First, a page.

- Chancellor Angela Merkel has arrived in Washington for her first official visit since the inauguration of US President Joe Biden.
- At the same time, this is likely to be Merkel’s final trip to the US before her 16 years at the chancellery come to an end after the September Bundestag elections.
- Beyond the immediate issues on the agenda for Merkel and Biden, the bigger question will be how the broad parameters of Germany’s geopolitical positioning will evolve under the next government.
Geopolitical questions will be on the agenda, including the Nord Stream 2 pipeline linking Germany and Russia, transatlantic coordination in relations with China, and the global fight against the pandemic. However, major announcements are unlikely on each of these topics.
Nord Stream 2 keeps edging ever closer to completion, and Germany will respond to the temporary US sanctions waiver with additional support for Ukraine and Eastern Europe. The EU investment agreement with China – negotiated by Merkel at the very end of Germany’s presidency of the Council of the EU last year – is on ice amid resistance from the European Parliament, but Europe remains hesitant to join the US in its more clear-cut positioning vis-a-vis Beijing. Finally, Merkel remains hesitant on US proposals for vaccine patent waivers, amid concerns over the effects on private sector innovation, and given that US vaccine exports remain far behind those of the EU.
Change is already under way
With Merkel on her way out, however, the most important question during her visit will not be what the chancellor agrees with Biden, but to which degree the next German government will continue to pursue Merkel’s path on these and related geopolitical issues. The Greens are especially important to watch in this context, given that the next government will in all likelihood feature a green foreign minister, if not chancellor. The party’s approach to foreign policy appears to be more values-driven than that of Merkel’s Christian alliance (CDU/CSU) and its current coalition partners, the Social Democrats (SPD). Overall, this might lend itself to even more complex relations with Beijing and Moscow, but also with complicated partners such as Turkey.
At the same time, the substantial degree of change might remain limited. Germany may have long been more interested in maintaining channels of communication with “autocratic” leaders than, for instance, the US; but even in established parties, criticism of countries such as China has become much more vocal. One recent example was the broad political push for greater government supervisory powers on foreign investments in telecoms infrastructure. This was driven, among others, by the SPD’s Foreign Minister Heiko Maas and the CDU’s chairman of the Bundestag foreign affairs committee, Norbert Roettgen. By onboarding their concerns, Merkel managed to prevent an outright “lex Huawei.” But even under her traditional “grand coalition,” the day and age of a narrow focus on China as a growth market for German exports is over.
Coalition politics, the decentralized setup of German political parties and the close involvement of organized interest groups mean that comparable compromise solutions are likely to prevail under a different coalition. This will likely continue to yield an overall approach that is more critical towards countries such as China. However, it will stop well short of turning outright confrontational. Business interests are one important factor in this context. Other reasons include a broad consensus around multilateral solutions and a continued skepticism towards military spending, especially among those left-leaning and liberal parties that tend to be most critical of non- democratic regimes.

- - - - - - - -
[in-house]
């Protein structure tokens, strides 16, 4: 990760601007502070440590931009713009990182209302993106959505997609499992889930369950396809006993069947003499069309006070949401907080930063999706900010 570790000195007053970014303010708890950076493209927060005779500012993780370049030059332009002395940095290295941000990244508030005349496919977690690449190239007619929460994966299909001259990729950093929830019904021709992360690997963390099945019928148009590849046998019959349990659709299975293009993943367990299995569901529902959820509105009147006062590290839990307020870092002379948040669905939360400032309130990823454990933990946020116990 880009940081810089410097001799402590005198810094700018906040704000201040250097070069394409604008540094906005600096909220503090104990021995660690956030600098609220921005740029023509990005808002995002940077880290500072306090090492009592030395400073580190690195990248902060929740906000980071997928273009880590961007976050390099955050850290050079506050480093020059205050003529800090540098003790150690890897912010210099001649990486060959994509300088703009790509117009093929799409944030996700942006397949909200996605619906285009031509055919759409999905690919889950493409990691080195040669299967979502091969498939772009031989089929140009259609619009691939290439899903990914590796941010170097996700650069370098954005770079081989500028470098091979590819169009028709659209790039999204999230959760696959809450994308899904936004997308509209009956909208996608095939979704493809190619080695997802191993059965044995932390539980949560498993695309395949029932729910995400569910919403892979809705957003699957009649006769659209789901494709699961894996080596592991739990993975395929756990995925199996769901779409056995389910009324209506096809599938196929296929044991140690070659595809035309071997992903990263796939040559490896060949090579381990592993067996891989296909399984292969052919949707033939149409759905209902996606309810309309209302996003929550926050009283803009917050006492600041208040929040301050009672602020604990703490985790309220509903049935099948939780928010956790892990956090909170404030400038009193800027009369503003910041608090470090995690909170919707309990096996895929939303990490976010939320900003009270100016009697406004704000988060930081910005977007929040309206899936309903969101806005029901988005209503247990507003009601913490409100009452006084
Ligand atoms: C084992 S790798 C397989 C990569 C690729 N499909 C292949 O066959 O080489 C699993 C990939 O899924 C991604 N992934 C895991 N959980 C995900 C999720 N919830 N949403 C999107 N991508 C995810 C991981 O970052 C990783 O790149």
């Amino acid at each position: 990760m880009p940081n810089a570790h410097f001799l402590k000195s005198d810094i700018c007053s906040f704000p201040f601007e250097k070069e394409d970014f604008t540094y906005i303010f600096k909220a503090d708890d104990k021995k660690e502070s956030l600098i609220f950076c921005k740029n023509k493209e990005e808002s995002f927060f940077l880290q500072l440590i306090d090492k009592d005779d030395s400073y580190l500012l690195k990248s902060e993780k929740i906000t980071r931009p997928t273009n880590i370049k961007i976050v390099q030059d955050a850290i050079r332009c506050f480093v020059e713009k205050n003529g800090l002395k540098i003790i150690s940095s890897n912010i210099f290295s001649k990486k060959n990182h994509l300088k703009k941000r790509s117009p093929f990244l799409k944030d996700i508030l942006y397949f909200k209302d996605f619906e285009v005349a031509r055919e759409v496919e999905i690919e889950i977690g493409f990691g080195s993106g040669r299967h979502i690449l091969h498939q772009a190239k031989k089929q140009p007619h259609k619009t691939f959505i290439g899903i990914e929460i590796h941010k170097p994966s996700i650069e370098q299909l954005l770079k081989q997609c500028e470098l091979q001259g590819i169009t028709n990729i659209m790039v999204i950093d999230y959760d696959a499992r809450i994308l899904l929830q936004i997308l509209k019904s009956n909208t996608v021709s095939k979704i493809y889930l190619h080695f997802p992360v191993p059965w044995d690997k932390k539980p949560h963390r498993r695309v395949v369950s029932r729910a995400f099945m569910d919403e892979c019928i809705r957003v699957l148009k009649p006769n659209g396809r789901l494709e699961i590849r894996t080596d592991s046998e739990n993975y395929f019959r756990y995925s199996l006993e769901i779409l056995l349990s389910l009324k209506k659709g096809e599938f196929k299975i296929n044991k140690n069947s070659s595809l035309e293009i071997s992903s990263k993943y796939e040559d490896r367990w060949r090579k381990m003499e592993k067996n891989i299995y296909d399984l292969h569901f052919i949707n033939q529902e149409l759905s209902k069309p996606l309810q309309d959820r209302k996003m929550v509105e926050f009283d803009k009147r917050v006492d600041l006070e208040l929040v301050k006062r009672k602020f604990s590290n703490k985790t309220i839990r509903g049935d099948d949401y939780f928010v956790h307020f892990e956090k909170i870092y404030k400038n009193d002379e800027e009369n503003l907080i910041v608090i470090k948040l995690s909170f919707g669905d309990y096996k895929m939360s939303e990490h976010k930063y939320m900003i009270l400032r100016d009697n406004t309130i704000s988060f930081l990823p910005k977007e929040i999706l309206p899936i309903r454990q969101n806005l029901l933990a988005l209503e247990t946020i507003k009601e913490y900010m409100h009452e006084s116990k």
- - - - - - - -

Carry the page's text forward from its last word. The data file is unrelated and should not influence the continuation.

Finally, on questions such as military drones and defense spending, for instance, parts of the Greens can be highly critical of Germany’s Western partners. Moreover, cooperation with non-democratic countries will be required if the climate agenda is to be advanced on a global level. In short, under the next government, the tone might continue to evolve, but the broad parameters of Germany’s geopolitical positioning will only change very gradually, if at all.
A question of experience?
Meanwhile, Merkel’s parting visit might throw a spotlight on a key factor beyond policy positions: her level of personal experience. The CDU/CSU’s candidate Armin Laschet boasts significant experience as leader of Germany’s largest regional state, while SPD candidate Olaf Scholz can point to his track record as Merkel’s vice chancellor and finance minister. In contrast, neither Liberal (FDP) leader Christian Lindner nor the Greens’ candidate Annalena Baerbock boast comparable experience.
While this will not necessarily create significant problems, recent years have seen examples of even long-time politicians struggling, at least initially, upon entering senior government positions with international exposure. But during 16 years of Merkel, expectations of German leadership in Europe and on global issues have steadily increased. Such raised expectations are definitely a factor to keep in mind when assessing the next government’s cabinet line-up.